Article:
iOS mysterious issues on Freeradius 3.0.14
BJulin at clarku.edu
Thu Mar 23 17:04:41 CET 2017
Alan DeKok wrote:
>On Mar 23, 2017, at 11:14 AM, Brian Julin <BJulin at clarku.edu> wrote:
>> ... I don't think commercial intermediate signing certificates that allow you to place
>> arbitrary domains in them are quite that easy to obtain... that would pretty much
>> break the web.
> Symantec has been known to do it.
You get to choose your CA. Don't choose them.
>> Granted there are real trust issues with CAs, but a CA that made
>> a practice of issuing any random unvetted stranger a signing certificate would
>> find itself kicked out of the root stores pretty quick.
> The point is that the intermediate CA would be vetted. But... that intermediate CA could be malicious, and *no one would know*.
It's a matter of trust. In one case, you choose to trust a CA you think will
do proper vetting... or who never issues such certs.
> The point isn't to solve *all* of the security issues of the world. The point is to explain how to solve security issues in our little corner, and what attacks are possible.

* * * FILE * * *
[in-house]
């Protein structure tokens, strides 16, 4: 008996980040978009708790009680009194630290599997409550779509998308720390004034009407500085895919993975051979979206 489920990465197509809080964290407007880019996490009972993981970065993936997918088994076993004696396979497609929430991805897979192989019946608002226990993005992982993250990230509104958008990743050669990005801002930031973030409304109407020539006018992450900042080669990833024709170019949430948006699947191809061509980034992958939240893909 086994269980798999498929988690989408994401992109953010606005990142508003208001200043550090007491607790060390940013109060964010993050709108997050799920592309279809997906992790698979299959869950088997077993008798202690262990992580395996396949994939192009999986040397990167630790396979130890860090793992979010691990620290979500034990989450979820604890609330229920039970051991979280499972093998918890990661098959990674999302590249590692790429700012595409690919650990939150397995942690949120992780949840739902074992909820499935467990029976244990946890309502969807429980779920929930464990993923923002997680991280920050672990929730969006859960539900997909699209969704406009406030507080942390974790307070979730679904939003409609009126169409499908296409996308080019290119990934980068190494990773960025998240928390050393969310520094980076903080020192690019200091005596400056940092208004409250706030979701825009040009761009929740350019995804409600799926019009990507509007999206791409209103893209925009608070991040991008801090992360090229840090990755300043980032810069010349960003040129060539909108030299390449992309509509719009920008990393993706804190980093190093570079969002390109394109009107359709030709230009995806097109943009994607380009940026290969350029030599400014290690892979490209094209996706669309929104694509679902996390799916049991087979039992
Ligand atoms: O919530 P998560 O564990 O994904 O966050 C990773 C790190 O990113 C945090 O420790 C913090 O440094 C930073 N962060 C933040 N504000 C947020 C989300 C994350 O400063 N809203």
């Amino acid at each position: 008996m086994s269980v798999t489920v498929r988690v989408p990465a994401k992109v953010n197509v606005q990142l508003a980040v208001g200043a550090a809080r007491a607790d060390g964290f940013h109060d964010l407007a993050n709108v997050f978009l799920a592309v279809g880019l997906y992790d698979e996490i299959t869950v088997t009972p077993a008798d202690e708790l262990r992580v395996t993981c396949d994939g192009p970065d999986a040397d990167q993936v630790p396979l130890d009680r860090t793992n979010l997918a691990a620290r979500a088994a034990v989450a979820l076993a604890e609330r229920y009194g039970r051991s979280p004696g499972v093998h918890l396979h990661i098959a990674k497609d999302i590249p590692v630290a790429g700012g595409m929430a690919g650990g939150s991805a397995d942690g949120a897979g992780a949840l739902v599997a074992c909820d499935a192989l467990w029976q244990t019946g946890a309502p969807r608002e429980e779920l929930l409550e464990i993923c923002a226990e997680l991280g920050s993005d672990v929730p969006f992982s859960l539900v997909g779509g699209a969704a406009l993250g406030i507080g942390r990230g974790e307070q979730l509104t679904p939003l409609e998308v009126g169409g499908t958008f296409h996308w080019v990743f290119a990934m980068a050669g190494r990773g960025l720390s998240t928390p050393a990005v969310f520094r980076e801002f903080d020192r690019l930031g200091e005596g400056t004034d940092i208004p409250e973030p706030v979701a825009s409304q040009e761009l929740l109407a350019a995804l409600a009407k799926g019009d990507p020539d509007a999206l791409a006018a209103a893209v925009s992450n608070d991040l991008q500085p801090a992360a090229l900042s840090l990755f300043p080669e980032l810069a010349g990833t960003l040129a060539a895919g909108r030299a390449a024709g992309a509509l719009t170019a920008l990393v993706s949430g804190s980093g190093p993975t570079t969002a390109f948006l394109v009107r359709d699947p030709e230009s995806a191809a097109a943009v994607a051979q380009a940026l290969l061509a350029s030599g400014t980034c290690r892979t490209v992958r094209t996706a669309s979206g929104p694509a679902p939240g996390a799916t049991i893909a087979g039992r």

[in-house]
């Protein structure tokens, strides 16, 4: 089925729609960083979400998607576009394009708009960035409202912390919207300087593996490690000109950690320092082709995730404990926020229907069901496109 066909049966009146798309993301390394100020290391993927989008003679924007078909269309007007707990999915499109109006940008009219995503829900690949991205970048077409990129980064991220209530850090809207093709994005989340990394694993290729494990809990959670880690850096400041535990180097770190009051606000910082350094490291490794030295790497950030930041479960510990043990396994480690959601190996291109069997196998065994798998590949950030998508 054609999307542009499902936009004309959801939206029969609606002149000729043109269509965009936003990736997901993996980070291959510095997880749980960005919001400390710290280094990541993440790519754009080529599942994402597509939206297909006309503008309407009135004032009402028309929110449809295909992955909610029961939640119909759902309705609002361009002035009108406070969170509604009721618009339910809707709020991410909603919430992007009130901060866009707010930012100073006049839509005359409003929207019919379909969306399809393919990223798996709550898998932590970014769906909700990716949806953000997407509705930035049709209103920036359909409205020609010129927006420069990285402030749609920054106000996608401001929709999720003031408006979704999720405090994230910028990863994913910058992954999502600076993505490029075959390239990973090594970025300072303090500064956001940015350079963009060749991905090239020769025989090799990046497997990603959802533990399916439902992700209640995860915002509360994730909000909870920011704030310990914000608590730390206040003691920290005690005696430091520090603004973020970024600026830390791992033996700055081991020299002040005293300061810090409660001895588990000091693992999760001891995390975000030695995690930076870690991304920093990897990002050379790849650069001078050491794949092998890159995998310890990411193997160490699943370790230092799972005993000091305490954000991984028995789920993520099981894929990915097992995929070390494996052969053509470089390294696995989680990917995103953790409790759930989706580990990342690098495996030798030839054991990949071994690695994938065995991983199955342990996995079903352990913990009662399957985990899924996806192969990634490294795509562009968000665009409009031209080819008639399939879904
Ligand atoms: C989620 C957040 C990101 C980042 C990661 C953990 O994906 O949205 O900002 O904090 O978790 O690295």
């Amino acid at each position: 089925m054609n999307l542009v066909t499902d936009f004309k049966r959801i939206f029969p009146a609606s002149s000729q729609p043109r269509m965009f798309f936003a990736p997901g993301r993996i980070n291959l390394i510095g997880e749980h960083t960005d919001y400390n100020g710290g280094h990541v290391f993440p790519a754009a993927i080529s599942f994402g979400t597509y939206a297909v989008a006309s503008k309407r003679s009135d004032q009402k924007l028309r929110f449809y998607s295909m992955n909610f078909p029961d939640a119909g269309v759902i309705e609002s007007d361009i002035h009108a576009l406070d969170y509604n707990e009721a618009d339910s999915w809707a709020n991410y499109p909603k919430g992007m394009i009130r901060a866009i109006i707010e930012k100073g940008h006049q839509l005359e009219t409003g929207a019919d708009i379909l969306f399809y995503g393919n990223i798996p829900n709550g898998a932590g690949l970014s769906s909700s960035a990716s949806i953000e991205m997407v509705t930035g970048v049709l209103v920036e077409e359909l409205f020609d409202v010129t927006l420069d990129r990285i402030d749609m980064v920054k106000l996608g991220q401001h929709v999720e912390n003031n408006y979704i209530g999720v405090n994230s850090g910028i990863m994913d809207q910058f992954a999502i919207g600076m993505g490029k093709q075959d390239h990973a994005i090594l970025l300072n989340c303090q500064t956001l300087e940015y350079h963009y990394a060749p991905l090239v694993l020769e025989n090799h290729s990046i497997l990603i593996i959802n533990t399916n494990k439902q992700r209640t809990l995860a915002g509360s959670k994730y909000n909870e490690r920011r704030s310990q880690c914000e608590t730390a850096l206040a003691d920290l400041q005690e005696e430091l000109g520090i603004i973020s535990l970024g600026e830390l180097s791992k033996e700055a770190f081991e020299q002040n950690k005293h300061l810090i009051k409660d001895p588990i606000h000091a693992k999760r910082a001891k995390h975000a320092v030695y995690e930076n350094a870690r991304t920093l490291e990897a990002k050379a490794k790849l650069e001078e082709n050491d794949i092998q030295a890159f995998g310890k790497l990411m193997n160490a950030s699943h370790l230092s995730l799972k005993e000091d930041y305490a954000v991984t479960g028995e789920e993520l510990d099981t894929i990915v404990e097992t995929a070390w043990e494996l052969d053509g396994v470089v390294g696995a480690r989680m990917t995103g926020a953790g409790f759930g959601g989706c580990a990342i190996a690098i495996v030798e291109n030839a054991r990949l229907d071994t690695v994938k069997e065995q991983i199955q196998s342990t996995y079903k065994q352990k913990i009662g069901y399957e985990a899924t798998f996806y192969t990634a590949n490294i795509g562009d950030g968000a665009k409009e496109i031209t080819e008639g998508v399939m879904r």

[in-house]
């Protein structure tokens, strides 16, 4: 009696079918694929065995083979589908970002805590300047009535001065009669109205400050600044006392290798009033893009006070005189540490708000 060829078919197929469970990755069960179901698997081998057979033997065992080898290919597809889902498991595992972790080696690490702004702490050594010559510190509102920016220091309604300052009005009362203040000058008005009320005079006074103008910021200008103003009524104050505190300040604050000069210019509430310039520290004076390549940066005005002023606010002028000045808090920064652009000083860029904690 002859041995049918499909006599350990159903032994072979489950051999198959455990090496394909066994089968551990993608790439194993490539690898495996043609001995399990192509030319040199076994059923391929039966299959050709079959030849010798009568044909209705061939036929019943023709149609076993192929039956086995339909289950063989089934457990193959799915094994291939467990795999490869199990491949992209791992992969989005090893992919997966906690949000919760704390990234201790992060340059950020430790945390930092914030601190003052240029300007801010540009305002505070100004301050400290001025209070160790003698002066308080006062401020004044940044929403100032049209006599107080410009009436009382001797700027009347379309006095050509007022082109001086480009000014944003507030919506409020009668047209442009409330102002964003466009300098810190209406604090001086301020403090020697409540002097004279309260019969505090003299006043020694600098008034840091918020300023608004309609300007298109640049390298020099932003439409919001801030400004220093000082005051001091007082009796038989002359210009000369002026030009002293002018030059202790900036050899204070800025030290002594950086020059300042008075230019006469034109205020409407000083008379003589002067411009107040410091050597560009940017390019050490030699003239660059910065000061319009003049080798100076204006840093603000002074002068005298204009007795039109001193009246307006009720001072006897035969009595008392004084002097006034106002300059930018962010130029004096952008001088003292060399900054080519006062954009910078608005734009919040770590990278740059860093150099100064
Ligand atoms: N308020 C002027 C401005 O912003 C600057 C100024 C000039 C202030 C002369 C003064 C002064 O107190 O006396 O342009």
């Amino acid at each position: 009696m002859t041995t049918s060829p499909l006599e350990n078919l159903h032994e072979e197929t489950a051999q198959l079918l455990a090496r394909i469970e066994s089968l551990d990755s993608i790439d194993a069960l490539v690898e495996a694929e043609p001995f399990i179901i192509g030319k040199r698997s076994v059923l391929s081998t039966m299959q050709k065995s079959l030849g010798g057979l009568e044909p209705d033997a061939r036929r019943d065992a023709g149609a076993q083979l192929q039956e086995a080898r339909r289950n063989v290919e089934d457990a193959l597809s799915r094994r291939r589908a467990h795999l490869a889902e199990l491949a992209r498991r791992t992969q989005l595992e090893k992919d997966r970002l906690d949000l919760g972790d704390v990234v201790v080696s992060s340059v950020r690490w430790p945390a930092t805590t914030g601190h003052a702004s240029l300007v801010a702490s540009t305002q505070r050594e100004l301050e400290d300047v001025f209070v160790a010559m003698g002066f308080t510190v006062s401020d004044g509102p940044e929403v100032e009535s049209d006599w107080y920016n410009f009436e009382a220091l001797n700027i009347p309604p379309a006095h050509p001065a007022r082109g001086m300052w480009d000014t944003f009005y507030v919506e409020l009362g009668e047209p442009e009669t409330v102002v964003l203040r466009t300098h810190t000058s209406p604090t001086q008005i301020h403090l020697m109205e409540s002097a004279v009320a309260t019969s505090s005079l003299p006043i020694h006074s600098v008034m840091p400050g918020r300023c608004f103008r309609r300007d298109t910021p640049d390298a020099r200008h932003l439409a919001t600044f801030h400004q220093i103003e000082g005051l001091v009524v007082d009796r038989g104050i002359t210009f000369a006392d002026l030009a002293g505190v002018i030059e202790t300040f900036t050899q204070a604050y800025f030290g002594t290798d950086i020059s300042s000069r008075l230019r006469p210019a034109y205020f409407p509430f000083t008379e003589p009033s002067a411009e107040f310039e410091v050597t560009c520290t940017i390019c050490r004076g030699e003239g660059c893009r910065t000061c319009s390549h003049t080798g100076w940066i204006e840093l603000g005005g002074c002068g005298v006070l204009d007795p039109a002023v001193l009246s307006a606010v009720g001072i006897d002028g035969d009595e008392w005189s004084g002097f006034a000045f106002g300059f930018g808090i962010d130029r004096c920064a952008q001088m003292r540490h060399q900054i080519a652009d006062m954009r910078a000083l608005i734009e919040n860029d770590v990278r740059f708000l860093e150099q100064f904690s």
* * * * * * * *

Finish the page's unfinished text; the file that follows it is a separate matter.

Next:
My little corner is obviously not the same as yours. If client installers
had been the only option for WPA2-enterprise, there's a good chance
we'd just about now be finally getting off WPA2-personal rather than
nine years ago, and the project would have gone through 3 failed
attempts involving many pitchforks.
>> I think the constant badmouthing of password-based methods both in the EAP and SSH realms
>> is holding back progress in this direction
> It's bad-mouthed in EAP because it's a bad idea. Until a better method is deployed, it's still a bad idea.
So are user-agnostic public keys.
>> In addition, having institutions rush into using bug-ridden turnkey CA products with no regard
>> for the institutional/procedural work needed to properly administer a CA is in nobody's
>> best interest.
> It's pretty much trivial to create your own CA. Putting it on 10K end user machines is a bit more difficult.
Technical creation of a CA server is trivial. CAs are more than a server. Proper procedures to
ensure the CA is used in a way that does not subject it to compromise is... "a bit more difficult".
So are disaster recovery precautions (e.g. what group of people are allowed to take airplanes together?)
There are whole books about it.
e.g. much as I like Aruba's gear, I'm no fan of CPPM, and it has had its fair share of
security issues because it is too much bloat crammed on one box. How many guest
web portal dialogue boxes vulnerable to apache struts bugs does it take to have your
RADIUS private key leaked....
Everyone rushing to build an insecure CA infrastructure could be a pretty dangerous trend.
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